To confirm the flow cytometry observations, functional studies to assess the cytotoxic activity of NK cells isolated from the placentas of NP and RUPP rats were performed. There are several methods available for the assessment of cytotoxic function of cytotoxic CD8+ T cells and NK cells. The gold standard for functional cytotoxic analysis is the chromium release assay3. Other developed protocols utilized include flow cytometry4, image cytometry5, calcein release6, and most recently bioluminescence7. This video will provide a detailed protocol on using the well-established lactate dehydrogenase (LDH) release assay to measure cytotoxic function of NK cells using a commercially available LDH cytotoxicity assay kit.

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Protocol

All protocols were approved by the Institutional Animal Care and Use Committee at the University of Mississippi Medical Center. The care and handling of the animals were in accord with the National Institutes of Health guidelines for ethical animal treatment.

1. Lymphocyte Cell Isolation from Placentas

  1. Remove one placenta from the rat uterus (gestation day 19) and place in 10 mL of ice-cold PBS8.
  2. Place one placenta on a 100 µm filter and sit in a Petri dish containing 13.5 mL of RPMI and 1.5 mL of  FBS (total volume is 15 mL). Use the flat side of a syringe plunger to push the placenta through the filter into the Petri dish.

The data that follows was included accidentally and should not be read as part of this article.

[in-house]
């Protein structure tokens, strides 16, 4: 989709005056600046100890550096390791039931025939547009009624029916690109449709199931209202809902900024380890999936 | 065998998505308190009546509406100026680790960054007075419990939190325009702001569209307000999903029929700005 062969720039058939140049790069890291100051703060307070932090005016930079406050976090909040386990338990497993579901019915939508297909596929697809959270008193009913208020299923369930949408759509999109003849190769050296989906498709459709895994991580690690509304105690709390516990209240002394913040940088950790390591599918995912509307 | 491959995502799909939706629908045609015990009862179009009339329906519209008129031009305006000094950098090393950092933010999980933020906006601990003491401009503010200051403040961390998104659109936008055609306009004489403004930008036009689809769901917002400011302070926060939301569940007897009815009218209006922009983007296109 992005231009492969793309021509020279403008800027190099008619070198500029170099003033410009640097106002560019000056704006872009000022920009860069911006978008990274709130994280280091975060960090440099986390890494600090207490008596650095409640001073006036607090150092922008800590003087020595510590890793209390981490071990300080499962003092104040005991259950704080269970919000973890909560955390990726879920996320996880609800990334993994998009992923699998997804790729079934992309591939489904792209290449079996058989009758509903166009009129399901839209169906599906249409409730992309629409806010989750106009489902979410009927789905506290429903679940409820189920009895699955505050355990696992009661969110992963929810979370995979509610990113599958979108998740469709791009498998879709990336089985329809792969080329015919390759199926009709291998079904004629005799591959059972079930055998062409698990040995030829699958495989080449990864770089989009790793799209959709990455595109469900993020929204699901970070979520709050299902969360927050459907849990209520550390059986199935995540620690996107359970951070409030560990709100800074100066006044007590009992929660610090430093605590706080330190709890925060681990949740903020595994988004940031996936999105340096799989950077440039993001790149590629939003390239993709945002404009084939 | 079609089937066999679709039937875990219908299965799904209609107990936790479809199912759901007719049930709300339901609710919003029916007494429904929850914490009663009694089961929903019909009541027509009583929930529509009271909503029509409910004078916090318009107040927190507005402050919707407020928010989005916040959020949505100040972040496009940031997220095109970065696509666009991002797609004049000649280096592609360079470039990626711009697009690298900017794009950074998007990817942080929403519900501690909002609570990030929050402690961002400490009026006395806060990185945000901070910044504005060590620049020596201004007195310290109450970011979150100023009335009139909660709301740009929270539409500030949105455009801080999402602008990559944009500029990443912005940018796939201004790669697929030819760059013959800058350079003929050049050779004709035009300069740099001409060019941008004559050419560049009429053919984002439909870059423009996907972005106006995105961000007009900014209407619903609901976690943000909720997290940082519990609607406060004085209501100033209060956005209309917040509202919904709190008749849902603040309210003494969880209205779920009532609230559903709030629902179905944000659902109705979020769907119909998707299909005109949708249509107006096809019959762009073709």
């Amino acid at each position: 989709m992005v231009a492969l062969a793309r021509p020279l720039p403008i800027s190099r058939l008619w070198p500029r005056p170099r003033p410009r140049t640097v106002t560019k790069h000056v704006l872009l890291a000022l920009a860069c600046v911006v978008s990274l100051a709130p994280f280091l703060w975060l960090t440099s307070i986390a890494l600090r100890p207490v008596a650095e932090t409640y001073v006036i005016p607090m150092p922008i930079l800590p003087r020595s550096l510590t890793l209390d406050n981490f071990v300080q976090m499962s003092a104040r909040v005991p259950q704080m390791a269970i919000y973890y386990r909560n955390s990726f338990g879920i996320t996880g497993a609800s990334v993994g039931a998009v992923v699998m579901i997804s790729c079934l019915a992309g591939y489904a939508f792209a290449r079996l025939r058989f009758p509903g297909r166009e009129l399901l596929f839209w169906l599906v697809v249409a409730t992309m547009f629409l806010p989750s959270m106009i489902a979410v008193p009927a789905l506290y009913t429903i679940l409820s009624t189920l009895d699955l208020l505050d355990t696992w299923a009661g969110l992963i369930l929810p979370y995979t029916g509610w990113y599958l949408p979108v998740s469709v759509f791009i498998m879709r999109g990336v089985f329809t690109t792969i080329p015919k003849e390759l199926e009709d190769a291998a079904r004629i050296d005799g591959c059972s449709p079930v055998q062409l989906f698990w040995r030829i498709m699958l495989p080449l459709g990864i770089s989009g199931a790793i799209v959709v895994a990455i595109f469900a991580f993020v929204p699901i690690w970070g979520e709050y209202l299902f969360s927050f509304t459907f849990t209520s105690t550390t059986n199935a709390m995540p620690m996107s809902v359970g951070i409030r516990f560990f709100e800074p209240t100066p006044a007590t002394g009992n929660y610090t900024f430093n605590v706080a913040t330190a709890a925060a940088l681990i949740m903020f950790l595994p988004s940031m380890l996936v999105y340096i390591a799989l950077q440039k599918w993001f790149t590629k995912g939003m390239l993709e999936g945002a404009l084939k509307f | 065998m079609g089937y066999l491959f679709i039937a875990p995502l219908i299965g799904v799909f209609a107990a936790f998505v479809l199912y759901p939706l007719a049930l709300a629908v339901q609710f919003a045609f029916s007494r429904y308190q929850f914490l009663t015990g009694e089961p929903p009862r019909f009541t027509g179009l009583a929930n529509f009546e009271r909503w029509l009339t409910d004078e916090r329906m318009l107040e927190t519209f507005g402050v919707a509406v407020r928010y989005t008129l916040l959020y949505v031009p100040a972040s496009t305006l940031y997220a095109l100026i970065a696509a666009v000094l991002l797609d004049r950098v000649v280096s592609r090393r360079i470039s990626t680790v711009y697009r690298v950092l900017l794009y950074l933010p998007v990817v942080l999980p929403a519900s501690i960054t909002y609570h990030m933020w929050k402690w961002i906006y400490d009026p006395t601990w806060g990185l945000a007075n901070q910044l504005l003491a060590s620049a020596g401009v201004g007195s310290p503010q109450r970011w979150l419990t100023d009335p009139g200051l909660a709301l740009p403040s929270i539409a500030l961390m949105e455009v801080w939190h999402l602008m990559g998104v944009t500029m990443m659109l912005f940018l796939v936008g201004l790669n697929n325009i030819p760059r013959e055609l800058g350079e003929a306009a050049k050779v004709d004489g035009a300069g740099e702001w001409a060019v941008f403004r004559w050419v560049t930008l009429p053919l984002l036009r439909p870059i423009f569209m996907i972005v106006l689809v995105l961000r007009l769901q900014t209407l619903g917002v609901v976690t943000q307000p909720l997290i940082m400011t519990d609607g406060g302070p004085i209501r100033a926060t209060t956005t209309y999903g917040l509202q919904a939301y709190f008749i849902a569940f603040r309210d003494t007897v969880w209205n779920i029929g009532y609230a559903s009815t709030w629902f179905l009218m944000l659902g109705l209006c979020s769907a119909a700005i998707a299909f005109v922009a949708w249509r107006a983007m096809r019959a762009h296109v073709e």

3. Prepare three 15 mL conical tubes for each tissue. Add 3 mL of density gradient medium (see Table of Materials) to each tube, then carefully overlay 5 mL of homogenized placenta into each tube.
  4. Centrifuge for 25 min at 300 x g at room temperature (RT) with no brake. Collect the thin white buffy layer with a transfer pipette.
    NOTE: After centrifugation, 3 layers are visible, the red RPMI at the top, the white buffy layer in the middle, and the clear density gradient medium layer at the bottom. Use a transfer pipette to pull up the white buffy layer from the tube. Combine buffy layer from all tubes of the same placenta into 1 tube.
  5. Add 10 mL of RPMI to combined buffy layers. Centrifuge for 10 min, 300 x g, at 4 °C and discard supernatant.

2. Isolation of Natural Killer Cells

  1. Resuspend cell pellet in 50 μL of ice-cold PBS
  2. Add biotin-labeled CD3 antibody to pelleted cells according to the manufacturer’s protocol and mix well with a pipette. Place the tube in a tube rotator and incubate 20 min at 4 °C.